Limulus amebocyte lysate

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Atlantic horseshoe crab Limulus polyphemus

Limulus amebocyte lysate (LAL) is an aqueous extract of motile blood cells (amebocytes) from the Atlantic horseshoe crab Limulus polyphemus. LAL reacts with bacterial endotoxins such as lipopolysaccharides (LPS), which are components of the bacterial capsule, the outermost membrane of cell envelope of gram-negative bacteria. This reaction is the basis of the LAL test, which is widely used for the detection and quantification of bacterial endotoxins.

In Asia, a similar Tachypleus amebocyte lysate (TAL) test based on the local horseshoe crabs Tachypleus gigas or Tachypleus tridentatus is occasionally used instead.[1] The recombinant factor C (rFC) assay is a replacement of LAL and TAL based on a similar reaction.[2]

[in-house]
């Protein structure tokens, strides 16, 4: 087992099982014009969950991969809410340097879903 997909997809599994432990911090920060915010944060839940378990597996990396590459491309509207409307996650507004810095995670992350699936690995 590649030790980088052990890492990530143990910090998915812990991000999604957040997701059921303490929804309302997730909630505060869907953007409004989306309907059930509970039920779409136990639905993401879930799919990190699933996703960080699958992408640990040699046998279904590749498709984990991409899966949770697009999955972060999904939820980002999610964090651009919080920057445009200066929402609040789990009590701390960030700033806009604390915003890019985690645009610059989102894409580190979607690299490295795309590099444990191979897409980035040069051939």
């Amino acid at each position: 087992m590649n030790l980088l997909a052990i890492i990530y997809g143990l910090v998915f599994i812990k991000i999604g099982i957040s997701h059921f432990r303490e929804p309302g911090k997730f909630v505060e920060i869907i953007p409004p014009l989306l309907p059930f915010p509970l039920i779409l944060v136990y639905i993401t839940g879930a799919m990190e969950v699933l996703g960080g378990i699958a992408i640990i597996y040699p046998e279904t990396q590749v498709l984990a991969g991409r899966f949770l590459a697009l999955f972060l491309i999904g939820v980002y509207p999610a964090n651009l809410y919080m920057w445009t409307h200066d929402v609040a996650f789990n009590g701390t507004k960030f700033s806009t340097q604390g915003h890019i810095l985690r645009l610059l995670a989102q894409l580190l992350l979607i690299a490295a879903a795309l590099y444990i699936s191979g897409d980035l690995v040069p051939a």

The American medical researcher Fred Bang reported in 1956 that gram-negative bacteria, even if killed, will cause the blood of the horseshoe crab to turn into a gel, a type of semi-solid mass. It was later recognized that the animal's blood cells, mobile cells called amebocytes, contain granules with a clotting factor known as coagulogen; this is released outside the cell when bacterial endotoxins are encountered. After coagulation and subsequent gelling, the resulting gel is thought to contain bacterial infections in the animal's semi-closed circulatory system.[3] Modern analysis of the lysate has led to understanding of this system of cascade, with multiple enzymes working in sequence to produce the gel. The entry point of endotoxin-induced clotting is Limulus clotting factor C.[4]